Approval in the US followed evidence from phase III clinical trials that 95 to 99 percent of patients--adults with genotypes 1 to 6 chronic HCV without cirrhosis or with compensated cirrhosis--appeared to be cured with 12 weeks of treatment. The subjects had a sustained virological response (SVR) with no detectable virus in the blood 12 weeks after finishing treatment.
The approval also marked the first single tablet regimen to treat HCV genotype 2 and 3 without the addition of the older antiviral ribavirin (Copegus, Genentec; others). An additional trial in the FDA application demonstrated that 12 weeks of the sofosbuvir and velpatasvir combination oral tablet administered along with ribavirin produced a cure rate of 94 percent in patients with decompensated cirrhosis.
In the FDA announcement, Edward Cox, MD, Director of the FDA Office of Antimicrobial Products, Center for Drug Evaluation and Research said, "This approval offers a management and treatment option for a wider scope of patients with chronic hepatitis C."
The pan-genotypics achieve their broad spectrum and relatively high threshold against resistant viral mutations by acting on viral sites which are essential across genotypes for replication or stability.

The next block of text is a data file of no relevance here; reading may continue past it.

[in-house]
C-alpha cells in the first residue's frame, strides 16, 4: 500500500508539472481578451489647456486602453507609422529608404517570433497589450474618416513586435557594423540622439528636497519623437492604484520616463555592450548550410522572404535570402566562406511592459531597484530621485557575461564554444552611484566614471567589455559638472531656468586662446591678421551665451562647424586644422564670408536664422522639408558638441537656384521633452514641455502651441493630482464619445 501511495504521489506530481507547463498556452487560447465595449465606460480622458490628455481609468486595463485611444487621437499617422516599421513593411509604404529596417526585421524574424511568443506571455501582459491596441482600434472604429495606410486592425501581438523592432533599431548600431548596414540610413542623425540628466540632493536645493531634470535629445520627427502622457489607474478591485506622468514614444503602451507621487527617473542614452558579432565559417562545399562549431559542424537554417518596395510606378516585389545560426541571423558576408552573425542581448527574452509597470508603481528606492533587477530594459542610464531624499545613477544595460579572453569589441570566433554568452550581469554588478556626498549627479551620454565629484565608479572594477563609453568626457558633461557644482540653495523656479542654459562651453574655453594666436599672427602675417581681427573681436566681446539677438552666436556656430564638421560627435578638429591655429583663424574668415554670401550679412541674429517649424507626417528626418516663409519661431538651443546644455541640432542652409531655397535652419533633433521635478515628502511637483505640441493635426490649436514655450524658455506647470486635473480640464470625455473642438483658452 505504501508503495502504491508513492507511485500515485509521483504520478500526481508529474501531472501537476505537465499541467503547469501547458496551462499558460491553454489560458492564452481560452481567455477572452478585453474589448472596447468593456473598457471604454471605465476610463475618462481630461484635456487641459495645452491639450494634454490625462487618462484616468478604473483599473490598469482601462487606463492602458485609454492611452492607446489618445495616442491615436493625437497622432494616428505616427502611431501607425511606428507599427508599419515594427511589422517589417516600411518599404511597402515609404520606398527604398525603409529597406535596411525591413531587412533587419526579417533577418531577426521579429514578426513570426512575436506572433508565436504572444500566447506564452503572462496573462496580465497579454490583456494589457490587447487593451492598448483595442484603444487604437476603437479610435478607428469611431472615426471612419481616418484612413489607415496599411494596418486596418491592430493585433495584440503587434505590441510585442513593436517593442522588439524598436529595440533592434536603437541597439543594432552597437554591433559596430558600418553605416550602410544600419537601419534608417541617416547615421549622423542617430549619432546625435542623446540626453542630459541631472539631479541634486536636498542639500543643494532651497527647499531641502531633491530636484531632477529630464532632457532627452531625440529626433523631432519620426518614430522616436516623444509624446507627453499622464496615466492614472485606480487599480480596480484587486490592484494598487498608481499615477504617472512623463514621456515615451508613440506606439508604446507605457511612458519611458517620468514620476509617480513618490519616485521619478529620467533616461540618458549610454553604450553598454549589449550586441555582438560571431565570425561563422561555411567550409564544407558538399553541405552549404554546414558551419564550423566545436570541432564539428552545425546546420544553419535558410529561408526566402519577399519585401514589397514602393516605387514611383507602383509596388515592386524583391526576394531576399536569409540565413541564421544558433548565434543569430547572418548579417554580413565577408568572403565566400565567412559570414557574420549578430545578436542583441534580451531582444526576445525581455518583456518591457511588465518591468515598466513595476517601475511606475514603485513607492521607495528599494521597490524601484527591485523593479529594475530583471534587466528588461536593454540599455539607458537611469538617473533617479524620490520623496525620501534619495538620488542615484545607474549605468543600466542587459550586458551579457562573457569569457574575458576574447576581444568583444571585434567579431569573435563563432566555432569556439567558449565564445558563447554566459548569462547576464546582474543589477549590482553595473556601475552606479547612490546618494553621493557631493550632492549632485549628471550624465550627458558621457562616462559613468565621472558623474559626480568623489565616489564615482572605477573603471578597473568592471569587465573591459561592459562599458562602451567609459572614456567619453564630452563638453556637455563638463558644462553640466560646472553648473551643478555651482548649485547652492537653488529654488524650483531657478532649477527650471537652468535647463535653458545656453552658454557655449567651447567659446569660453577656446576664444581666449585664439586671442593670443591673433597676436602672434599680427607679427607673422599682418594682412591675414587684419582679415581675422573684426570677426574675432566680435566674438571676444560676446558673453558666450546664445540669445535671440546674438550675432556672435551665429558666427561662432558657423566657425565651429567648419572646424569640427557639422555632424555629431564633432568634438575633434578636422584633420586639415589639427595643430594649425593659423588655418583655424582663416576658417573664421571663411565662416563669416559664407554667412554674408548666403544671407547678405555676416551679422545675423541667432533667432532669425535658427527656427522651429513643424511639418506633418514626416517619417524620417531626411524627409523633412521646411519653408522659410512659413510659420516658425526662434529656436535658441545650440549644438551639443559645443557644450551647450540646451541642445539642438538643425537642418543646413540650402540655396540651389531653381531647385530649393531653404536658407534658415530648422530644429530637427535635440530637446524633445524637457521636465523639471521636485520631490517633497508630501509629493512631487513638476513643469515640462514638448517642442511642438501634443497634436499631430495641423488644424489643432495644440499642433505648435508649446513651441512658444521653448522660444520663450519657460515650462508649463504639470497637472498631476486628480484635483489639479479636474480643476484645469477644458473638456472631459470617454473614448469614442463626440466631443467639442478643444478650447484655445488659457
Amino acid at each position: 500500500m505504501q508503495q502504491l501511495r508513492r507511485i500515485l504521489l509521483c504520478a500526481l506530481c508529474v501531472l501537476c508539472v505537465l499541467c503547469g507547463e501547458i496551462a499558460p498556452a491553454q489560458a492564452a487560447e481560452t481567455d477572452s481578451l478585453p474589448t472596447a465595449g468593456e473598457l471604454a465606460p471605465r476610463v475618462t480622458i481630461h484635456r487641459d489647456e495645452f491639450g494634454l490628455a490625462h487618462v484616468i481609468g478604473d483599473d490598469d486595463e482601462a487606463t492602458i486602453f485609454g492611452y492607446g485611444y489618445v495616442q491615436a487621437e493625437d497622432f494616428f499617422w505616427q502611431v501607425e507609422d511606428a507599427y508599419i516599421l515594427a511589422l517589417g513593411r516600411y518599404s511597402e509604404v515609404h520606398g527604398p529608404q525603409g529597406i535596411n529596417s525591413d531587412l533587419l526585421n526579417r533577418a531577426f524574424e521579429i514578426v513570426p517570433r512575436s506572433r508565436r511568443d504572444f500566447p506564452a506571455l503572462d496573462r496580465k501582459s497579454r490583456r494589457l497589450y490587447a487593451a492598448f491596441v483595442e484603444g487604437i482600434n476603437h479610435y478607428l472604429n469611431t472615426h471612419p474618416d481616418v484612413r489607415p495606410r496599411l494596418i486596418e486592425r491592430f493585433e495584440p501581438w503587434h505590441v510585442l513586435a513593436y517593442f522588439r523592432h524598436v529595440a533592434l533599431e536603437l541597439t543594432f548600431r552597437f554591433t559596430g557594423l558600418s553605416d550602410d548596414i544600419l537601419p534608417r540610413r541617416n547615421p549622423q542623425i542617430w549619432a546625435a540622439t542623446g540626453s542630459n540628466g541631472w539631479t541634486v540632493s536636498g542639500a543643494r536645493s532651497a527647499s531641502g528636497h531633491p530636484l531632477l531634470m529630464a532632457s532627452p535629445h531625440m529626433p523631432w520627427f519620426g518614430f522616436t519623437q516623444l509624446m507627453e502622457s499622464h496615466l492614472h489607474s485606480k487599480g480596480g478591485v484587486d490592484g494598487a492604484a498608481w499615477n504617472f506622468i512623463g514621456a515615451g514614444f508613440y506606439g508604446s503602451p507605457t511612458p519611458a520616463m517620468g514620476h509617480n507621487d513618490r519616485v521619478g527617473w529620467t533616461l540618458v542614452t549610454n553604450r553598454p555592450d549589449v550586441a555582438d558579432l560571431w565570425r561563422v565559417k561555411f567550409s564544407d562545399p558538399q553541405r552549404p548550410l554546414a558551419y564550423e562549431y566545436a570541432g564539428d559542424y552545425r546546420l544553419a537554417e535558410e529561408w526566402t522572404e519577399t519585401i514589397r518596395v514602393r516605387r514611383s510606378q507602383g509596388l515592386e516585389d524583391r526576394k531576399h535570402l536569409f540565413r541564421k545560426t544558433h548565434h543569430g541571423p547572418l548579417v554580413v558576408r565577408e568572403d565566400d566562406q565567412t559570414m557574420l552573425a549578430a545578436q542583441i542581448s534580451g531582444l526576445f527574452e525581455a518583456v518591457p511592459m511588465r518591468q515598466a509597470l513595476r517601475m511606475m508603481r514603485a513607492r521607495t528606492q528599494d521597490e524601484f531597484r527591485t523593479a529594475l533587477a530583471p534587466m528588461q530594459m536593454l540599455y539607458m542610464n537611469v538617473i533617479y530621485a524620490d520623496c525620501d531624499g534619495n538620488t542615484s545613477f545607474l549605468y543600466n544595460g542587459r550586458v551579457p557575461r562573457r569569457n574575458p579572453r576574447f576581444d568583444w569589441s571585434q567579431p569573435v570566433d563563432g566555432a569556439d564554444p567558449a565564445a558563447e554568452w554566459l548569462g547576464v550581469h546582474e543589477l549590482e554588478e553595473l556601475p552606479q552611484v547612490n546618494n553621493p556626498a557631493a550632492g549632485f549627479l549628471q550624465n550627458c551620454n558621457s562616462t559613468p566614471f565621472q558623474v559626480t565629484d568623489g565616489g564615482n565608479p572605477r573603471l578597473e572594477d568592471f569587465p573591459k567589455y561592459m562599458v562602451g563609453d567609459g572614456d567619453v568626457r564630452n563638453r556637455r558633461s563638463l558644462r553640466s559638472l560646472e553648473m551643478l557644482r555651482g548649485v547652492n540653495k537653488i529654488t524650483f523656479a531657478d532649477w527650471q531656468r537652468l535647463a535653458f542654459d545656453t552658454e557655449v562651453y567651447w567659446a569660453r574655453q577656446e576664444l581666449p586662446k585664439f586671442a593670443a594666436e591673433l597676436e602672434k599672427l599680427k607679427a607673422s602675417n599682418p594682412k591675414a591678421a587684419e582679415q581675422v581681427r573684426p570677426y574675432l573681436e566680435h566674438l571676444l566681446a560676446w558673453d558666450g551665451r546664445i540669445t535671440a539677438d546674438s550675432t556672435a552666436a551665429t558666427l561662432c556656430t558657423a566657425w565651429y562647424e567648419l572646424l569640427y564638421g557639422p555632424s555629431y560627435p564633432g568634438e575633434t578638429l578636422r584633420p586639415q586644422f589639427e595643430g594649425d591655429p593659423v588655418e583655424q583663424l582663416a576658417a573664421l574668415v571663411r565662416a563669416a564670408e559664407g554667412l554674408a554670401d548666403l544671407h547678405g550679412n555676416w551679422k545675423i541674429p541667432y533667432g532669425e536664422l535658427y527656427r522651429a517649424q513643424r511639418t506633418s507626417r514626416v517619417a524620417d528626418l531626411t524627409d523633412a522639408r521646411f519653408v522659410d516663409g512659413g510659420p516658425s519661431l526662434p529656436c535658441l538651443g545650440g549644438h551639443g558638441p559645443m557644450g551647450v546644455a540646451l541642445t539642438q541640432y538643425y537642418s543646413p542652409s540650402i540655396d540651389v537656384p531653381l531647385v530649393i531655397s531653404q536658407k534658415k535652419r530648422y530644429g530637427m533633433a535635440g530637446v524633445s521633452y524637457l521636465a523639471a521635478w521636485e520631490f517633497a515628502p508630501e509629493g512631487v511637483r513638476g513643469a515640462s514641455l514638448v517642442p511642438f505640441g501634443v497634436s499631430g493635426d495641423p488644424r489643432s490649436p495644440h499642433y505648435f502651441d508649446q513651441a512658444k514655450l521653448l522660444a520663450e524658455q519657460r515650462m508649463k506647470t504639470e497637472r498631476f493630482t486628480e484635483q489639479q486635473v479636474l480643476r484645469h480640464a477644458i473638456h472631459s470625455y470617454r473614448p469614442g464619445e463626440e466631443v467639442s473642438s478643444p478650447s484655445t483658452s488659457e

Even with pan-genotypic activity, however, one DAA is not used as monotherapy, but in a regimen that targets and disrupts multiple sites on HCV to avoid resistant mutation and to achieve SVR.
A pan-genotypic can be used with ribavirin, and/or another DAA which has a complementary site of action but not necessarily pan-genotypic activity or as high a threshold against resistance.
The combination of the DAA grazoprevir with the pan-genotypic elbasivir (Zepatier/ Merck), for example, was approved by the FDA in January for HCV types 1 and 4. The pan-genotypic DAA, daclatasvir (Daklinza, Bristol-Myers Squibb) in combination with the single-entity formulation of the pan-genotypic sofosbuvir (Sovaldi/Gilead) was approved by the FDA in July of 2015 to treat the more difficult HCV type 3 genotype infection, without need for ribavirin, or interferon. The combined use of daclatasvir and sofosbuvir from the respective manufacturers was also approved earlier this year in Europe to treat types 1,2,3, 4 chronic hepatitis C including some types occurring with decompensated cirrhosis, HIV co-infection, and post-liver transplant recurrence of HCV.